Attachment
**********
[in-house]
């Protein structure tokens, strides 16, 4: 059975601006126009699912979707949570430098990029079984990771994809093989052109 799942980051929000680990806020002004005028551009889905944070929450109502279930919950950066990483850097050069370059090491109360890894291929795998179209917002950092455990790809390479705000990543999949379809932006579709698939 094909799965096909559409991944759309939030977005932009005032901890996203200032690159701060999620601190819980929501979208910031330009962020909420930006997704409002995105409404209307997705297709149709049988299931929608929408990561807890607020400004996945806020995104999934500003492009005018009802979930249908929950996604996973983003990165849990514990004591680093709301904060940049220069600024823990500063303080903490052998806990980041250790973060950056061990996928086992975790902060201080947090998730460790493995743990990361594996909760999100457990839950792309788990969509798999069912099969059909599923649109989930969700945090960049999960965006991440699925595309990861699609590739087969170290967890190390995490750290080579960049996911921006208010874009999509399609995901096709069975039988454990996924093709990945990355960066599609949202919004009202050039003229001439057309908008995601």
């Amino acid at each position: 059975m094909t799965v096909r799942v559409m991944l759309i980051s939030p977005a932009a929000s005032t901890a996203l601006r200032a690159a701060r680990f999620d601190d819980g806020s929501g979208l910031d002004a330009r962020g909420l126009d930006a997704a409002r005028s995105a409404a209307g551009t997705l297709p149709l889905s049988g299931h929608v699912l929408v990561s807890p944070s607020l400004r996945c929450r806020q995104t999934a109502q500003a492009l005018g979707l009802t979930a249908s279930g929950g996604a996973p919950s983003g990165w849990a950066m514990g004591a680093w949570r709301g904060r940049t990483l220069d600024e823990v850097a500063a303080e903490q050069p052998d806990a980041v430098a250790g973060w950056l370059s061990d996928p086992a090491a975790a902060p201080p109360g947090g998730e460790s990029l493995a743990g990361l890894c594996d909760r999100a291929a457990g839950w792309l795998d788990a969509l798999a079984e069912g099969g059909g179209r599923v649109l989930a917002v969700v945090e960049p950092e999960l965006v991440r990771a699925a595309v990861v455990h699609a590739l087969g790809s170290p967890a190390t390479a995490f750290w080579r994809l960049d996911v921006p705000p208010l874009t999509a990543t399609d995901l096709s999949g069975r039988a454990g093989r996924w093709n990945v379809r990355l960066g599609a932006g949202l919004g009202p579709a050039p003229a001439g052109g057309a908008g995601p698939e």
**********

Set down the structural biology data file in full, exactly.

[in-house]
């Protein structure tokens, strides 16, 4: 059975601006126009699912979707949570430098990029079984990771994809093989052109 799942980051929000680990806020002004005028551009889905944070929450109502279930919950950066990483850097050069370059090491109360890894291929795998179209917002950092455990790809390479705000990543999949379809932006579709698939 094909799965096909559409991944759309939030977005932009005032901890996203200032690159701060999620601190819980929501979208910031330009962020909420930006997704409002995105409404209307997705297709149709049988299931929608929408990561807890607020400004996945806020995104999934500003492009005018009802979930249908929950996604996973983003990165849990514990004591680093709301904060940049220069600024823990500063303080903490052998806990980041250790973060950056061990996928086992975790902060201080947090998730460790493995743990990361594996909760999100457990839950792309788990969509798999069912099969059909599923649109989930969700945090960049999960965006991440699925595309990861699609590739087969170290967890190390995490750290080579960049996911921006208010874009999509399609995901096709069975039988454990996924093709990945990355960066599609949202919004009202050039003229001439057309908008995601």
């Amino acid at each position: 059975m094909t799965v096909r799942v559409m991944l759309i980051s939030p977005a932009a929000s005032t901890a996203l601006r200032a690159a701060r680990f999620d601190d819980g806020s929501g979208l910031d002004a330009r962020g909420l126009d930006a997704a409002r005028s995105a409404a209307g551009t997705l297709p149709l889905s049988g299931h929608v699912l929408v990561s807890p944070s607020l400004r996945c929450r806020q995104t999934a109502q500003a492009l005018g979707l009802t979930a249908s279930g929950g996604a996973p919950s983003g990165w849990a950066m514990g004591a680093w949570r709301g904060r940049t990483l220069d600024e823990v850097a500063a303080e903490q050069p052998d806990a980041v430098a250790g973060w950056l370059s061990d996928p086992a090491a975790a902060p201080p109360g947090g998730e460790s990029l493995a743990g990361l890894c594996d909760r999100a291929a457990g839950w792309l795998d788990a969509l798999a079984e069912g099969g059909g179209r599923v649109l989930a917002v969700v945090e960049p950092e999960l965006v991440r990771a699925a595309v990861v455990h699609a590739l087969g790809s170290p967890a190390t390479a995490f750290w080579r994809l960049d996911v921006p705000p208010l874009t999509a990543t399609d995901l096709s999949g069975r039988a454990g093989r996924w093709n990945v379809r990355l960066g599609a932006g949202l919004g009202p579709a050039p003229a001439g052109g057309a908008g995601p698939e």